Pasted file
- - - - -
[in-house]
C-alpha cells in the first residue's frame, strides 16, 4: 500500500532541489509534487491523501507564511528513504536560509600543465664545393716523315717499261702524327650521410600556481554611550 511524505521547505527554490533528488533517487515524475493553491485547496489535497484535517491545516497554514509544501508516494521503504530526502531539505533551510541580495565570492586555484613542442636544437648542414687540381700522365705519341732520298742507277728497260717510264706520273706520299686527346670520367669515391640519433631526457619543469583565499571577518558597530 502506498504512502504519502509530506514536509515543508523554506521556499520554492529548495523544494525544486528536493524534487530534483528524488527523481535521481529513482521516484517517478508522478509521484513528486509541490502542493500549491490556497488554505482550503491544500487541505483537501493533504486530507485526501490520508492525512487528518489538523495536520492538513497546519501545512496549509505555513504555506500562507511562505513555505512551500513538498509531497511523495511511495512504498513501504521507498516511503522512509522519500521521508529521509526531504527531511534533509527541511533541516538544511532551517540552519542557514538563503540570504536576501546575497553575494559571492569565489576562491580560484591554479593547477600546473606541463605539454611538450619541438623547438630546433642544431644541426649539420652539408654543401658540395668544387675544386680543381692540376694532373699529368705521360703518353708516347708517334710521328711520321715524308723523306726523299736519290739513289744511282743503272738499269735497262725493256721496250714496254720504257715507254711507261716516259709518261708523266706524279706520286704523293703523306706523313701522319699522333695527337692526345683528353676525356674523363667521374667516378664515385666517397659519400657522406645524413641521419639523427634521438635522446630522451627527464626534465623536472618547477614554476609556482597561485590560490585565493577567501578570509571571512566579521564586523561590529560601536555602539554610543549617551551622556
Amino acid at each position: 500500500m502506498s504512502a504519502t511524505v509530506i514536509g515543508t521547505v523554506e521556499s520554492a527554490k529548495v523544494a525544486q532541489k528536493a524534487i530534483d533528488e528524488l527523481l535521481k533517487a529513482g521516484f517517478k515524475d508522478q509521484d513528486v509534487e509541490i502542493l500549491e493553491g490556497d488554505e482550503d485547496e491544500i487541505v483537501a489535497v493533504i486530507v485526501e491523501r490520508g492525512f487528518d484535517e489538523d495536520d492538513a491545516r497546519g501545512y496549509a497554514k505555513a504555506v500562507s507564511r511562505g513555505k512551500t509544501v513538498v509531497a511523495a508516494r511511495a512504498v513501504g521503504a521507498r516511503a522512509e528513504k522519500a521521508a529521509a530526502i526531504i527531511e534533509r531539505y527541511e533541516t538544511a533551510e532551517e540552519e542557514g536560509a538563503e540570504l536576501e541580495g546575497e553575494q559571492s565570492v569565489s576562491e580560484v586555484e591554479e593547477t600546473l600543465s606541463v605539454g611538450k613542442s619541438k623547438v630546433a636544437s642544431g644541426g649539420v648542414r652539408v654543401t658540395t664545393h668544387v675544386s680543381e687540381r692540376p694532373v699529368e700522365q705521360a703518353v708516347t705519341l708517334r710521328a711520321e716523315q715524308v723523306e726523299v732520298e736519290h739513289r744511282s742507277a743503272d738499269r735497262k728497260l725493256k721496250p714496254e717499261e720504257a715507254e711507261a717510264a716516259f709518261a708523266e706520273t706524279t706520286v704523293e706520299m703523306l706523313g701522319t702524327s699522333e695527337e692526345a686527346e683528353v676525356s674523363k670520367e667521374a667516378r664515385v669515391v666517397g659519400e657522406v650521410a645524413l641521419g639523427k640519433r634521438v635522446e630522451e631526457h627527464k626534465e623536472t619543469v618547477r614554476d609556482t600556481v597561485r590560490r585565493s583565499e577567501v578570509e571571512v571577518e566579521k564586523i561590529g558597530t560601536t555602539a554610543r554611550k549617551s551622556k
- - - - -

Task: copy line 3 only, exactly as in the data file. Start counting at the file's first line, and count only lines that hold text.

Amino acid at each position: 500500500m502506498s504512502a504519502t511524505v509530506i514536509g515543508t521547505v523554506e521556499s520554492a527554490k529548495v523544494a525544486q532541489k528536493a524534487i530534483d533528488e528524488l527523481l535521481k533517487a529513482g521516484f517517478k515524475d508522478q509521484d513528486v509534487e509541490i502542493l500549491e493553491g490556497d488554505e482550503d485547496e491544500i487541505v483537501a489535497v493533504i486530507v485526501e491523501r490520508g492525512f487528518d484535517e489538523d495536520d492538513a491545516r497546519g501545512y496549509a497554514k505555513a504555506v500562507s507564511r511562505g513555505k512551500t509544501v513538498v509531497a511523495a508516494r511511495a512504498v513501504g521503504a521507498r516511503a522512509e528513504k522519500a521521508a529521509a530526502i526531504i527531511e534533509r531539505y527541511e533541516t538544511a533551510e532551517e540552519e542557514g536560509a538563503e540570504l536576501e541580495g546575497e553575494q559571492s565570492v569565489s576562491e580560484v586555484e591554479e593547477t600546473l600543465s606541463v605539454g611538450k613542442s619541438k623547438v630546433a636544437s642544431g644541426g649539420v648542414r652539408v654543401t658540395t664545393h668544387v675544386s680543381e687540381r692540376p694532373v699529368e700522365q705521360a703518353v708516347t705519341l708517334r710521328a711520321e716523315q715524308v723523306e726523299v732520298e736519290h739513289r744511282s742507277a743503272d738499269r735497262k728497260l725493256k721496250p714496254e717499261e720504257a715507254e711507261a717510264a716516259f709518261a708523266e706520273t706524279t706520286v704523293e706520299m703523306l706523313g701522319t702524327s699522333e695527337e692526345a686527346e683528353v676525356s674523363k670520367e667521374a667516378r664515385v669515391v666517397g659519400e657522406v650521410a645524413l641521419g639523427k640519433r634521438v635522446e630522451e631526457h627527464k626534465e623536472t619543469v618547477r614554476d609556482t600556481v597561485r590560490r585565493s583565499e577567501v578570509e571571512v571577518e566579521k564586523i561590529g558597530t560601536t555602539a554610543r554611550k549617551s551622556k